Latest update on Coronavirus.

I’m pleased to say that the official news on coronavirus in Mozambique looks good, relatively few infections and no deaths. However, it is a concern that health authorities don’t know exactly how many of the victims contracted the virus and MISAU admits that community transmissions may be already occuring. More

Business as usual, almost!

According to today’s coronavirus report (15 May)

The total number of people infected with the new coronavirus in Mozambique has risen to 119, of which 42 have fully recovered, there have been no deaths.

Today there are twelve more coronavirus cases in the country. Among the newly diagnosed patients are two small children. One is the son of the man infected with Covid19 in the city of Inhambane. The source of the original infection has not been identified. This is also true for a worker in the Port of Maputo, and four patients in Sofala Province who also contracted the Covid-19 virus in circumstances that have not yet been clarified.

3 of these new cases were people repatriated from the Republic of South Africa. And at least one of these people left Maputo Province without knowing their health condition and travelled to Gaza Province on a bus with other citizens.

One of the new cases was diagnosed at the Total camp in Afungi, and four in Palma district, Cabo Delgado.

There’s another public laboratory for testing suspected Covid-19 at the Biotechnology Centre of the Eduardo Mondlane University.

Between Wednesday (13) and Thursday (14), 373 tests were perfumed in the country. So far, Mozambique has performed 5,119 tests for Covid-19.

On the face of it we continue to be lucky.

To date there are no reported cases in Nampula Province where Ilha De Mozambique is situated. But, there are fears that people moving down from Cabo Delgado Province to escape the civil unrest may carry the virus as there have been a number of reported cases there. Also there is an expectation that students will return to school and university at the end of the month, increasing population movement.

So how is life on ilha during the coronavirus emergency?

On the surface it is the same exotic island, but the dynamism is missing and I know lots of people are doing it tough.

The economy on Mozambique Island is reliant on tourism which, as we all know, has come to a screeching halt everywhere in the world. On Ilha this means all the tour operators and self-employed guides are without any income, and thats a bit depressing. Also, the restaurants, hotels and bars have now been closed for more than a month and even businesses not connected to tourism have been forced to lay off staff.

There’s a knock-on effect, so even those in the informal economy are feeling the pinch. This includes transport operators, street vendors, fishermen and growers of market produce.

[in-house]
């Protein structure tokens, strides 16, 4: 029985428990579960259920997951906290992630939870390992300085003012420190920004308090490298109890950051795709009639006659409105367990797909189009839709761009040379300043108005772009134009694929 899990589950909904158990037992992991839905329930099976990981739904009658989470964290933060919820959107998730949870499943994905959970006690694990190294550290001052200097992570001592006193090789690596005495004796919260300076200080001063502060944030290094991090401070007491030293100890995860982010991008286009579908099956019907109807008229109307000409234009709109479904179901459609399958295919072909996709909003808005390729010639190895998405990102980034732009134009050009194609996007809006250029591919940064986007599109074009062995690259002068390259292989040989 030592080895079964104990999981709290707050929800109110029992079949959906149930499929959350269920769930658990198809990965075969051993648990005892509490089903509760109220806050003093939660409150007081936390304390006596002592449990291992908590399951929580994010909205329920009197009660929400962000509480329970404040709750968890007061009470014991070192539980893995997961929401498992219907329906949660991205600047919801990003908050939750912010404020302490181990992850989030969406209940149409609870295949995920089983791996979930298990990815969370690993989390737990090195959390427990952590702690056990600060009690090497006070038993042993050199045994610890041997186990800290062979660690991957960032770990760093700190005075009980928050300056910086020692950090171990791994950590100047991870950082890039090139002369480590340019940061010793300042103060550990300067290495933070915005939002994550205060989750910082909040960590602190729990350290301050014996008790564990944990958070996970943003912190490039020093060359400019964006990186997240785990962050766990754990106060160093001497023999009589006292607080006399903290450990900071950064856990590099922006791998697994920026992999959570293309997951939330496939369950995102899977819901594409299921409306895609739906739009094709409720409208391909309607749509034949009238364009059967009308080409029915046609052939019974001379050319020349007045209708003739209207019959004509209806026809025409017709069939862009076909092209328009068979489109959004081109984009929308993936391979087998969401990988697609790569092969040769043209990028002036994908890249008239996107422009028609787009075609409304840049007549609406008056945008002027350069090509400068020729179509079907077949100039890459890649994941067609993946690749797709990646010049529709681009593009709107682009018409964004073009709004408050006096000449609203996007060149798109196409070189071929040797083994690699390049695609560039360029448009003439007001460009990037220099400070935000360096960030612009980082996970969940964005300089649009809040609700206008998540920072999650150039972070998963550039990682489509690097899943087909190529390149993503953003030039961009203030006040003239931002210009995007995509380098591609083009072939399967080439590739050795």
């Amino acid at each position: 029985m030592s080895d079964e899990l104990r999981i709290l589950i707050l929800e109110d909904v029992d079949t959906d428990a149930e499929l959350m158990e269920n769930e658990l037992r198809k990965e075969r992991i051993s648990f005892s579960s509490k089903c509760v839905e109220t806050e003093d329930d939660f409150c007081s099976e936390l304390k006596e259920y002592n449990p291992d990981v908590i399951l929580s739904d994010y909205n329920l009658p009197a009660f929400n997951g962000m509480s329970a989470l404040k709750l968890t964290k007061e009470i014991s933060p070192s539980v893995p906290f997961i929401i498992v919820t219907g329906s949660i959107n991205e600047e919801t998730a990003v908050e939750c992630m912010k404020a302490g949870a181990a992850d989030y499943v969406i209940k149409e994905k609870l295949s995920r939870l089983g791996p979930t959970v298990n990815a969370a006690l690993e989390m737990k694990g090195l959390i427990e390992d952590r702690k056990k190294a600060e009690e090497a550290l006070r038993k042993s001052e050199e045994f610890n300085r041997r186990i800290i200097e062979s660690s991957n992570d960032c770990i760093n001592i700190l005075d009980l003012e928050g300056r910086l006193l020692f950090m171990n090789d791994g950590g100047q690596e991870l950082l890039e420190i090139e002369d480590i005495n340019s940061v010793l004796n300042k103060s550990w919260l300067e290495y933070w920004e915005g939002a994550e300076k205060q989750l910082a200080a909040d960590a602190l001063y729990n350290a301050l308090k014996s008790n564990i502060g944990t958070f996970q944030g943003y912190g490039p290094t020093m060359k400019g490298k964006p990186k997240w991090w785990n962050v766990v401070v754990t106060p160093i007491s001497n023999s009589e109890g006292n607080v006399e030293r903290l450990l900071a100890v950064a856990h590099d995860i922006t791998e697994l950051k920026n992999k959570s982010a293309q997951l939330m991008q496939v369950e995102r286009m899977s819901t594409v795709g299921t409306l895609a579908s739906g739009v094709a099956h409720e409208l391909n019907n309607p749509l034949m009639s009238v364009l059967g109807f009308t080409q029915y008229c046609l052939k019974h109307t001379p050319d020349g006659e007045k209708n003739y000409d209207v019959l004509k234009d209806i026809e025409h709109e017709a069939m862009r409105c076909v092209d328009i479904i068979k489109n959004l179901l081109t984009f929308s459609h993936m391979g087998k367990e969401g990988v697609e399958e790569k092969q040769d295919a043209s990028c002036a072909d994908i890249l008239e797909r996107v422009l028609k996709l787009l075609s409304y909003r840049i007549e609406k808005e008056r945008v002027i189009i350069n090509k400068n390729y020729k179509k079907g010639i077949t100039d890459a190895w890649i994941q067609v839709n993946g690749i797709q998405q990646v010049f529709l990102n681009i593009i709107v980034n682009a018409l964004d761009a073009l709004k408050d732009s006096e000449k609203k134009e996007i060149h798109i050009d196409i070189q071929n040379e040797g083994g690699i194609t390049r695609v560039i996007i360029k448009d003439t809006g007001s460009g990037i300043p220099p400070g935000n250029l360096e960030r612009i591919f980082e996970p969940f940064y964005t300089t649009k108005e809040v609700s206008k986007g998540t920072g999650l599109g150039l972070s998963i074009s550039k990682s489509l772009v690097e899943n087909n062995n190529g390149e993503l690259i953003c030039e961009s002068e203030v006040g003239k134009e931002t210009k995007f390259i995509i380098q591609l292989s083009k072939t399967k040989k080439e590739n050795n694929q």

Despite government ‘concern’ there is no government bailout or other assistance for small business, and there is no government safety net for people who have lost their income. Community resilience is strong, it’s not the first time islanders have had to support each other, so people have that to fall back on. Lets hope its enough.

Some restaurants are finding new ways to get by, even if its just to cover overheads. Two of the most popular barraca restaurants, Mariamo’s and Sara’s are now offering a take-away service.  They are also encouraging people to bring their own containers, a great idea, it saves money and is better than using those throwaway styrofoam things.

Take-away Pizza from Ancora D’Ouro

Good news from Ancora D’Ouro which has fired up the pizza oven and re-employed their long-time chef Domingos to work his kitchen magic. Ancora are offering delicious collect or home delivered pizza on Friday, Saturday and Sunday evenings.

Rickshaws restaurant continues to distribute free meals and protective masks. This charitable initiative is financed through private donations, “to help the community the  keep the business afloat. Rickshaws is an evangelising Christian organisation and as such believe that recipients of these fast-food style meals are “protected and blessed”. I’m not sure that the mainly muslim population sees it this way, and there have been eyebrows raised about distributing day-time meals during Ramadan, but people accept them non-the-less. According to their website Rickshaws have now distributed more than 2500 meal and mask kits.

Social distancing rules apply

Painting spacing squares for customers queuing up outside the bank to use

Just like elsewhere it was very awkward at first, but people are now used to not shaking hands or kissing as they normally do at every encounter – a lovely Mozambican thing. Abraço no more! Will it ever come back?

Face masks have now become essential fashion accessories, just about everybody has one made from colourful Capulana. Only the kids get away without wearing some type of face covering in public.

 

 

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